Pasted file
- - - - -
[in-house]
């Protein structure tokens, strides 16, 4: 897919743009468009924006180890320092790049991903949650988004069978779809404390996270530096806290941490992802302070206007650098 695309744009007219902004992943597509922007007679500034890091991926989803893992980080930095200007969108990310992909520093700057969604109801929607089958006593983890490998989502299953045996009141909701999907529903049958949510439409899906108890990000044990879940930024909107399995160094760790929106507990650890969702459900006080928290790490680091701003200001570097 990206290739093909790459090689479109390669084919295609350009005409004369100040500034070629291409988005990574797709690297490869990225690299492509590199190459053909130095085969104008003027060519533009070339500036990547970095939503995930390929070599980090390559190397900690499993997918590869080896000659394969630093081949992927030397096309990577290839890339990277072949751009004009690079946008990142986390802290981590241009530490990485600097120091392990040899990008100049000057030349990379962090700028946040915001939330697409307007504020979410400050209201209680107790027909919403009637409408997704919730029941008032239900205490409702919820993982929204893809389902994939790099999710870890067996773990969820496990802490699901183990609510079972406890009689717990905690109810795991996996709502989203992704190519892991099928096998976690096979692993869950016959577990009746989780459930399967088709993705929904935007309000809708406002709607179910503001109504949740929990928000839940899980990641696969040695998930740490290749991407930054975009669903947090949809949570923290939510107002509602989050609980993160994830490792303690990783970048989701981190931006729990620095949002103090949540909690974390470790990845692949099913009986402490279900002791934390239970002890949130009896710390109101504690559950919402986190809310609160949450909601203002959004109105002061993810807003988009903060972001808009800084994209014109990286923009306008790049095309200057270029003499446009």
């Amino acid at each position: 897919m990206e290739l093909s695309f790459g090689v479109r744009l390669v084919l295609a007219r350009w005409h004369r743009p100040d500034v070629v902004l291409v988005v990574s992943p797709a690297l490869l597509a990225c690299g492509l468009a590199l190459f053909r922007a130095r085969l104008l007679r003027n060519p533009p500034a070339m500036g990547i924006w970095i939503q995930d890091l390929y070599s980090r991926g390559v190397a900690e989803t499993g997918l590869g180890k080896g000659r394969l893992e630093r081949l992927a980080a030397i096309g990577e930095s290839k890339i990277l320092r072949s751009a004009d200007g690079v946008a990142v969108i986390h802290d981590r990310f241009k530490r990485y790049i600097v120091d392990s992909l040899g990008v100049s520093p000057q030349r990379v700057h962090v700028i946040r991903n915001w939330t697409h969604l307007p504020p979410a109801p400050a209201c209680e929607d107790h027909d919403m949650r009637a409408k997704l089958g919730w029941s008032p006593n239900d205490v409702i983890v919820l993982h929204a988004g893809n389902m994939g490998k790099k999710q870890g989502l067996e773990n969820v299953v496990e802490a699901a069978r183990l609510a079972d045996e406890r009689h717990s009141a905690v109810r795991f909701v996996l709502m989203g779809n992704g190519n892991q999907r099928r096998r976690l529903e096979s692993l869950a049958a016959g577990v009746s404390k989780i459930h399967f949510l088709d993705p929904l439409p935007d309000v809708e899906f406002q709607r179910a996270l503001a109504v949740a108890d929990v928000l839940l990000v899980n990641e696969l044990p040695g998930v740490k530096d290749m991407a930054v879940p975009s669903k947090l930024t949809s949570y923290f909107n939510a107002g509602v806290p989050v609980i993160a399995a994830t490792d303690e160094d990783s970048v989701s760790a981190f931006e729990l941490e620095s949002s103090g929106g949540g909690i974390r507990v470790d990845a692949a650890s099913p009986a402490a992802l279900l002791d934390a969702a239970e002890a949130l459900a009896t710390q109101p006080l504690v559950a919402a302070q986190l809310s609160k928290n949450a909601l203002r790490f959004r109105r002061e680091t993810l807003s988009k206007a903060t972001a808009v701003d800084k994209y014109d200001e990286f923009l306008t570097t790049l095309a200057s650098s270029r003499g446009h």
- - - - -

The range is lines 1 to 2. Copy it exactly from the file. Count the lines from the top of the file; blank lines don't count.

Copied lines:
[in-house]
């Protein structure tokens, strides 16, 4: 897919743009468009924006180890320092790049991903949650988004069978779809404390996270530096806290941490992802302070206007650098 695309744009007219902004992943597509922007007679500034890091991926989803893992980080930095200007969108990310992909520093700057969604109801929607089958006593983890490998989502299953045996009141909701999907529903049958949510439409899906108890990000044990879940930024909107399995160094760790929106507990650890969702459900006080928290790490680091701003200001570097 990206290739093909790459090689479109390669084919295609350009005409004369100040500034070629291409988005990574797709690297490869990225690299492509590199190459053909130095085969104008003027060519533009070339500036990547970095939503995930390929070599980090390559190397900690499993997918590869080896000659394969630093081949992927030397096309990577290839890339990277072949751009004009690079946008990142986390802290981590241009530490990485600097120091392990040899990008100049000057030349990379962090700028946040915001939330697409307007504020979410400050209201209680107790027909919403009637409408997704919730029941008032239900205490409702919820993982929204893809389902994939790099999710870890067996773990969820496990802490699901183990609510079972406890009689717990905690109810795991996996709502989203992704190519892991099928096998976690096979692993869950016959577990009746989780459930399967088709993705929904935007309000809708406002709607179910503001109504949740929990928000839940899980990641696969040695998930740490290749991407930054975009669903947090949809949570923290939510107002509602989050609980993160994830490792303690990783970048989701981190931006729990620095949002103090949540909690974390470790990845692949099913009986402490279900002791934390239970002890949130009896710390109101504690559950919402986190809310609160949450909601203002959004109105002061993810807003988009903060972001808009800084994209014109990286923009306008790049095309200057270029003499446009």